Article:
by WorldTribune Staff, January 28, 2020
A captured Islamic State (ISIS) mufti has confessed to issuing a series of rape-and-pillage “fatwas” that gave the group’s jihadists license to carry out gruesome atrocities while the terrorists controlled Mosul, Iraq’s second-largest city, from 2014 to 2017.
Iraqi security forces released photos of ISIS honcho Shifa al-Nima on Jan. 16 in his Baghdad hiding place. Due to his enormous girth, al-Nima had to be hoisted from his hideout onto a flatbed truck.
“I issued fatwas permitting the expulsion of Christians from Mosul, enslavement, selling Yazidi women,” al-Nima confessed.
The Supreme Judicial Council of Iraq published a detailed report on al-Nima’s interviews. The report was translated for the press by the Middle East Media Research Institute.
Al-Nima told his captors: “I issued the fatwas that punish the citizens who don’t go to mosques, a flogging fatwa for those who smoke cigarettes, and a fatwa requiring officials in the [Iraqi] security forces to obtain a repentant card and surrender their weapons. I also issued the fatwa requiring shop owners to pay [taxes] and the fatwa to expel Christians from Mosul, and I permitted killing of Shi’ites and issued other fatwas in regard to allowing ISIS fighters to enslave Yazidi women and sell them and killing the Yazidi men.
“I also issued fatwas to confiscate houses of displaced people and permitted ISIS fighters to blow up mosques in Mosul which had graves of prophets and righteous people inside them, such as permitting the destruction of Mosque of Prophet Yunus in August 2014.”
Al-Nima, a Muslim “mufti” or religious scholar, “also provided details on how radical Sunnis obtain cash to finance terrorism. In his case, as a networking young terrorist, he had a financial benefactor in Saudi Arabia and two terrorist funders who resided in London,” Rowan Scarborough noted in a Jan. 26 report for The Washington Times.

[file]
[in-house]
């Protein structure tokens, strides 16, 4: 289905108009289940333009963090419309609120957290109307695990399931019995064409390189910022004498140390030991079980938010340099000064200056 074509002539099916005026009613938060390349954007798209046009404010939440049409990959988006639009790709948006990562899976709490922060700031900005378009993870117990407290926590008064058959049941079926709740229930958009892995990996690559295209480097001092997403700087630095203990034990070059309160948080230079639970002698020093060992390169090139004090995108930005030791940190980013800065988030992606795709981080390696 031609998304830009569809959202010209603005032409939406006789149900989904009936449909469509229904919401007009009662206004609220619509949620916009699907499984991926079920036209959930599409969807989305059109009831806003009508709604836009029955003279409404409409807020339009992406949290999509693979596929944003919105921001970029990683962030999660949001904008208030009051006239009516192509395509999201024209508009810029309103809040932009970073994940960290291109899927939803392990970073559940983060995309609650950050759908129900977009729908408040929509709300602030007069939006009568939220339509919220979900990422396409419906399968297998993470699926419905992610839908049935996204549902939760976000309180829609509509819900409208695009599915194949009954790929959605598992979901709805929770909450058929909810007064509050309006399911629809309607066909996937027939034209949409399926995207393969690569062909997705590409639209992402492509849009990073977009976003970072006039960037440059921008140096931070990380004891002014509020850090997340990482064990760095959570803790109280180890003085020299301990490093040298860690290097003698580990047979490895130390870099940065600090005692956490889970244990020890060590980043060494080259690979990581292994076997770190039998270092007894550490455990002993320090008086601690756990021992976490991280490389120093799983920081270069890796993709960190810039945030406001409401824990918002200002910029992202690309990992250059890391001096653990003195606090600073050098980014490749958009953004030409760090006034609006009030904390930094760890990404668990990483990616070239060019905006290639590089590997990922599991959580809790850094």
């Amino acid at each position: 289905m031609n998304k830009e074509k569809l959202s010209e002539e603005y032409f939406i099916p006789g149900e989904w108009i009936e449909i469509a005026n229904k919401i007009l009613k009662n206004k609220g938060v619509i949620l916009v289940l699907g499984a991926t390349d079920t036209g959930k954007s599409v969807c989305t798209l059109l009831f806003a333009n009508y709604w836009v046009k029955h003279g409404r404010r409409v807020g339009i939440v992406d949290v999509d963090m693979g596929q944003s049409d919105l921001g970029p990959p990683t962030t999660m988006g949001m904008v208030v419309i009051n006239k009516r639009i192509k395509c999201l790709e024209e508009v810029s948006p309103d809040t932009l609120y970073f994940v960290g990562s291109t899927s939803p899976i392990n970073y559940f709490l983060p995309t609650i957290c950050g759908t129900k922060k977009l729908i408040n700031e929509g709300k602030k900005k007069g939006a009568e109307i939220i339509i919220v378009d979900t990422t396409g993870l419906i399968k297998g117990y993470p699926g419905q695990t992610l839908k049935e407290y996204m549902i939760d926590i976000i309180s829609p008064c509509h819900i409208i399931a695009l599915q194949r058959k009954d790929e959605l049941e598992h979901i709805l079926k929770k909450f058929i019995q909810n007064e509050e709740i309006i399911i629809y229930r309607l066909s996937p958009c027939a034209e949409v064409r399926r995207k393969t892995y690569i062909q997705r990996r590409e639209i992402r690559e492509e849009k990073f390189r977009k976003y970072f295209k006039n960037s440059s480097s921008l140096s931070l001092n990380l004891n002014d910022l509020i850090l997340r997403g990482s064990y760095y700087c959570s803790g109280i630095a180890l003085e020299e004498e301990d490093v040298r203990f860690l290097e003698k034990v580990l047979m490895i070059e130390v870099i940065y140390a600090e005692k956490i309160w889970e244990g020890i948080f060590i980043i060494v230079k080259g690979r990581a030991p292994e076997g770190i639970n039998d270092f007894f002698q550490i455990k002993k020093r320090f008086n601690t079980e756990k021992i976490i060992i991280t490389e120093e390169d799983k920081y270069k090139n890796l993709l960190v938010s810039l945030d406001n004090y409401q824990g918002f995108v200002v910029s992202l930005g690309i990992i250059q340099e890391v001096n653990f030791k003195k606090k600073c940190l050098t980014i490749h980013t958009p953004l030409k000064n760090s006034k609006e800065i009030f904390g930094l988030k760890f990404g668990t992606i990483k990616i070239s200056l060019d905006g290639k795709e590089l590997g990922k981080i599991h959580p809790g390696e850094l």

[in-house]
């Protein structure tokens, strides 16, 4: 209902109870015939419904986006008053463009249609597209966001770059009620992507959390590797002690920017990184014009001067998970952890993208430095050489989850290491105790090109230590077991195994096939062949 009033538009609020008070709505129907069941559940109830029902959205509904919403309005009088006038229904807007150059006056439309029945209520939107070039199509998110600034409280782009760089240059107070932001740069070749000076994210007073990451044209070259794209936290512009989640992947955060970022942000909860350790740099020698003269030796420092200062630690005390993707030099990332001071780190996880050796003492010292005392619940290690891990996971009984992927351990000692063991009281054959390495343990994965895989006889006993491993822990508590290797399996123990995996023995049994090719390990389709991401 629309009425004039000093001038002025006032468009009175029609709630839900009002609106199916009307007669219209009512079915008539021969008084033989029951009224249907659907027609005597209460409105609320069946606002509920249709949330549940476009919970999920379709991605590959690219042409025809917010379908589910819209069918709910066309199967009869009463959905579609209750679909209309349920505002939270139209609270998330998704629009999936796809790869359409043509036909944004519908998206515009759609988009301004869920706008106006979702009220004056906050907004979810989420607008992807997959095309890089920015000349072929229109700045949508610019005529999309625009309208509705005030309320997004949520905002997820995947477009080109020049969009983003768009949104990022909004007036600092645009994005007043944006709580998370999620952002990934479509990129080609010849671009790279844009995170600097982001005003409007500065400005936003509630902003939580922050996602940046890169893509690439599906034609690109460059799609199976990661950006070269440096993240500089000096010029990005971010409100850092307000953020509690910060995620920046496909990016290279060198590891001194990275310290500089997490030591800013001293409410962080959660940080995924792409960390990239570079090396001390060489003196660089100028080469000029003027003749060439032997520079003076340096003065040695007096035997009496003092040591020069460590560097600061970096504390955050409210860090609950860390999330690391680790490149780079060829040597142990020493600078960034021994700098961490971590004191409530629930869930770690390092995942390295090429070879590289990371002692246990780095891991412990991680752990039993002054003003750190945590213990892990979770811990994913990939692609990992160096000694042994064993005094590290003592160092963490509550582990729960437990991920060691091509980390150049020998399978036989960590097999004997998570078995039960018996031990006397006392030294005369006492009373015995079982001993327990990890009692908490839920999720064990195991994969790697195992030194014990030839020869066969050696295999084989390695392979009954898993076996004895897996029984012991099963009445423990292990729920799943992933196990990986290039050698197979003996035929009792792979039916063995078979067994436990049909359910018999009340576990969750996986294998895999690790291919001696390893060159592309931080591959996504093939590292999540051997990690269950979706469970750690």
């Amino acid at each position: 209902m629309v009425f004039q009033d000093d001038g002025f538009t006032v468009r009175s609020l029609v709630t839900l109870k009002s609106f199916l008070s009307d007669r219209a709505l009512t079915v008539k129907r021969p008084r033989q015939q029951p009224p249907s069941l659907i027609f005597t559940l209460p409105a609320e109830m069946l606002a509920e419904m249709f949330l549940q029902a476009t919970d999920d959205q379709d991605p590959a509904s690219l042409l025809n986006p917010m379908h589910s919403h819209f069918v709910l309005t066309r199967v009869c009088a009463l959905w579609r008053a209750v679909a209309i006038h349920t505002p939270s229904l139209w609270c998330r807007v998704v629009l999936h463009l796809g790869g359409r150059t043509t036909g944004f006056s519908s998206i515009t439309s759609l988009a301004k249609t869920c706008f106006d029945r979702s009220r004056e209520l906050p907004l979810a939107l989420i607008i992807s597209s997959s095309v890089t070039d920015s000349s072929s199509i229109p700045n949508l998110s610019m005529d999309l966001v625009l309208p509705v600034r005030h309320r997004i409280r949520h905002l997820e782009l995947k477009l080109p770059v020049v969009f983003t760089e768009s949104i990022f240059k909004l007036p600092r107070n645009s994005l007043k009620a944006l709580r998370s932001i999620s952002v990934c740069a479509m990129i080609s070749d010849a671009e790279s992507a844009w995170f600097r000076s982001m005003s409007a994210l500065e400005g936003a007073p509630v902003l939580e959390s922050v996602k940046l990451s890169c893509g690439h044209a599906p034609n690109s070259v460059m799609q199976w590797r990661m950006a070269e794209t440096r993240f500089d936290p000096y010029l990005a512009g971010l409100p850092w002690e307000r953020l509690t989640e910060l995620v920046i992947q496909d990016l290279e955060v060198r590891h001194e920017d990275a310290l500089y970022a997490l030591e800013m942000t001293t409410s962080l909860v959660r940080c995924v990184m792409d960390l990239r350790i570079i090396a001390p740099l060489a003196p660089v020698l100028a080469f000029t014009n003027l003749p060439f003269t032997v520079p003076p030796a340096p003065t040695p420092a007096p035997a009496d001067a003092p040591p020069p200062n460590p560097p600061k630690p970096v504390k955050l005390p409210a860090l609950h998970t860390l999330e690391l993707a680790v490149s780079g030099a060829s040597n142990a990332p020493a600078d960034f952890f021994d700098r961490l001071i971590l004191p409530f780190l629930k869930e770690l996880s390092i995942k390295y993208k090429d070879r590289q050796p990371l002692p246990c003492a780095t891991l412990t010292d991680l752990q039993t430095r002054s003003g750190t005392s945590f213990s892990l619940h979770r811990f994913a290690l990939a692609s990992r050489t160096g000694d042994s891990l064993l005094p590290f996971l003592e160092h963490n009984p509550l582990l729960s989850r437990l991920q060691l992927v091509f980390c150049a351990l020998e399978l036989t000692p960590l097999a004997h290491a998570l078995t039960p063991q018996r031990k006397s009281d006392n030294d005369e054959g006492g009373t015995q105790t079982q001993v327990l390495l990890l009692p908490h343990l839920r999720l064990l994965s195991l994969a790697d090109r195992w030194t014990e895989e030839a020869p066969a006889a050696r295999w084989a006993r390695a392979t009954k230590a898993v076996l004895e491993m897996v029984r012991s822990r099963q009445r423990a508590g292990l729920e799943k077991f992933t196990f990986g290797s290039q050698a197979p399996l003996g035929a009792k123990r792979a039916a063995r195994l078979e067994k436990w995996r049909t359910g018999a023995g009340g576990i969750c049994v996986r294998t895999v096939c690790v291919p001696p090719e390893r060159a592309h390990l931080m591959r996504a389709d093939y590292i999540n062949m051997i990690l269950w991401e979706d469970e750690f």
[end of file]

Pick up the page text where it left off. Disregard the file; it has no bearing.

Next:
Al-Nima said his funding stream came from a mujahideen residing in London and a Saudi national. He networked with Sunni terrorists, including a second Londoner.
“We discussed religious topics, and I explained to him the situation in Mosul and the details about the Iraqi forces and their affiliation with the Americans,” al-Nima said. “We talked about the role of jihadi factions, and he gave me $6,000 and asked that I spend it on armed groups. When I returned to Mosul, I met with members of armed groups and I distributed the money between them.”
As part of the ongoing Operation Inherent Resolve operation, the U.S. is maintaining about 5,000 ground troops and air power in Iraq to prevent an ISIS resurgence.
An August assessment from the U.S. Defense Department inspector general stated that ISIS “solidified insurgent capabilities in Iraq” during the summer.
“ISIS carried out assassinations, suicide attacks, abductions, and arson of crops in both Iraq and Syria,” the inspector general said. “In addition, ISIS established ‘resurgent cells’ in Syria and sought to expand its command and control nodes in Iraq.”
Robert L. Maginnis, a retired Army lieutenant colonel and national security author, told the Washington Times that “ISIS warriors are still spread across the region in some of the most unlikely locations. They are like rats that must be smoked out but wait patiently for the anticipated re-emergence of a new caliph.”
Maginnis added: “It’s not surprising that an ISIS-related Mufti issued fatwas that gave permission for Islamists to commit atrocities against the non-Sunni population of Iraq and Syria. That was license for those Islamists to slash, burn, kill, rape and steal. These so-called warriors for the caliph were no better than criminal thugs hiding behind the air of legitimacy granted by their caliph al-Baghdadi and his legion of supportive muftis.”